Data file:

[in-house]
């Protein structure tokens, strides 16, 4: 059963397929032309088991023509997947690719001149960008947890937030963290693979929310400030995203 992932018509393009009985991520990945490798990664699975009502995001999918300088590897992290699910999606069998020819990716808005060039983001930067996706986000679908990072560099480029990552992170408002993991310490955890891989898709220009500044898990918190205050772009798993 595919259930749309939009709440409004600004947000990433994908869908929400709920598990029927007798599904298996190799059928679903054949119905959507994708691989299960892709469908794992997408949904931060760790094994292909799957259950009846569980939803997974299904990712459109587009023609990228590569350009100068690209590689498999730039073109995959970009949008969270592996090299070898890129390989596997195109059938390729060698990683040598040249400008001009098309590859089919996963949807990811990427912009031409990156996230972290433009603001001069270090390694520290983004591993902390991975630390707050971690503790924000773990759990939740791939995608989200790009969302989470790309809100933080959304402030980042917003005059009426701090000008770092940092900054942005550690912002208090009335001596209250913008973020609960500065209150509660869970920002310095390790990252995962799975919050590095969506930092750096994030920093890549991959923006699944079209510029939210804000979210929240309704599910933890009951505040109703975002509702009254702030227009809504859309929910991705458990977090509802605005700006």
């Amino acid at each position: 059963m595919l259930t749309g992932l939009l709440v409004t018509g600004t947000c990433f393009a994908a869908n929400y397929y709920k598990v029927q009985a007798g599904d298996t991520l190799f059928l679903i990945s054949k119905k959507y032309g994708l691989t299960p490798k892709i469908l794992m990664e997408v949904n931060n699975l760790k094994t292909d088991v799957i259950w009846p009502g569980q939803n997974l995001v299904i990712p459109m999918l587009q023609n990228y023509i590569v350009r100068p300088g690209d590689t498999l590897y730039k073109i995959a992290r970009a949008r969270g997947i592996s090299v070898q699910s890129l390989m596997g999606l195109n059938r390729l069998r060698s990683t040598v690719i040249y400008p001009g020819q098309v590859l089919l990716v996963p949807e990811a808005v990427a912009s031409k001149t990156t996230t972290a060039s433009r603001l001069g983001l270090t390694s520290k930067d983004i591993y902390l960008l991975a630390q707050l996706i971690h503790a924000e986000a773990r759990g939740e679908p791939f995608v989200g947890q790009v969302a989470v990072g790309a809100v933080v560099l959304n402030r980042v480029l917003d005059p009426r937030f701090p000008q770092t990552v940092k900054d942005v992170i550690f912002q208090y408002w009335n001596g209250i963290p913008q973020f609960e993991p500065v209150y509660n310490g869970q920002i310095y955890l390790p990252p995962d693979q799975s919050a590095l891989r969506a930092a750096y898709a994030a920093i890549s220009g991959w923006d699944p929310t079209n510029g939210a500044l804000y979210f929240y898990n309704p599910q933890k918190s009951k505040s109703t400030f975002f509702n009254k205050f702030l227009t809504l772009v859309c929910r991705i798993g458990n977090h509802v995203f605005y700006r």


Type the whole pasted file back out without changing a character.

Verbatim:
[in-house]
């Protein structure tokens, strides 16, 4: 059963397929032309088991023509997947690719001149960008947890937030963290693979929310400030995203 992932018509393009009985991520990945490798990664699975009502995001999918300088590897992290699910999606069998020819990716808005060039983001930067996706986000679908990072560099480029990552992170408002993991310490955890891989898709220009500044898990918190205050772009798993 595919259930749309939009709440409004600004947000990433994908869908929400709920598990029927007798599904298996190799059928679903054949119905959507994708691989299960892709469908794992997408949904931060760790094994292909799957259950009846569980939803997974299904990712459109587009023609990228590569350009100068690209590689498999730039073109995959970009949008969270592996090299070898890129390989596997195109059938390729060698990683040598040249400008001009098309590859089919996963949807990811990427912009031409990156996230972290433009603001001069270090390694520290983004591993902390991975630390707050971690503790924000773990759990939740791939995608989200790009969302989470790309809100933080959304402030980042917003005059009426701090000008770092940092900054942005550690912002208090009335001596209250913008973020609960500065209150509660869970920002310095390790990252995962799975919050590095969506930092750096994030920093890549991959923006699944079209510029939210804000979210929240309704599910933890009951505040109703975002509702009254702030227009809504859309929910991705458990977090509802605005700006």
């Amino acid at each position: 059963m595919l259930t749309g992932l939009l709440v409004t018509g600004t947000c990433f393009a994908a869908n929400y397929y709920k598990v029927q009985a007798g599904d298996t991520l190799f059928l679903i990945s054949k119905k959507y032309g994708l691989t299960p490798k892709i469908l794992m990664e997408v949904n931060n699975l760790k094994t292909d088991v799957i259950w009846p009502g569980q939803n997974l995001v299904i990712p459109m999918l587009q023609n990228y023509i590569v350009r100068p300088g690209d590689t498999l590897y730039k073109i995959a992290r970009a949008r969270g997947i592996s090299v070898q699910s890129l390989m596997g999606l195109n059938r390729l069998r060698s990683t040598v690719i040249y400008p001009g020819q098309v590859l089919l990716v996963p949807e990811a808005v990427a912009s031409k001149t990156t996230t972290a060039s433009r603001l001069g983001l270090t390694s520290k930067d983004i591993y902390l960008l991975a630390q707050l996706i971690h503790a924000e986000a773990r759990g939740e679908p791939f995608v989200g947890q790009v969302a989470v990072g790309a809100v933080v560099l959304n402030r980042v480029l917003d005059p009426r937030f701090p000008q770092t990552v940092k900054d942005v992170i550690f912002q208090y408002w009335n001596g209250i963290p913008q973020f609960e993991p500065v209150y509660n310490g869970q920002i310095y955890l390790p990252p995962d693979q799975s919050a590095l891989r969506a930092a750096y898709a994030a920093i890549s220009g991959w923006d699944p929310t079209n510029g939210a500044l804000y979210f929240y898990n309704p599910q933890k918190s009951k505040s109703t400030f975002f509702n009254k205050f702030l227009t809504l772009v859309c929910r991705i798993g458990n977090h509802v995203f605005y700006r």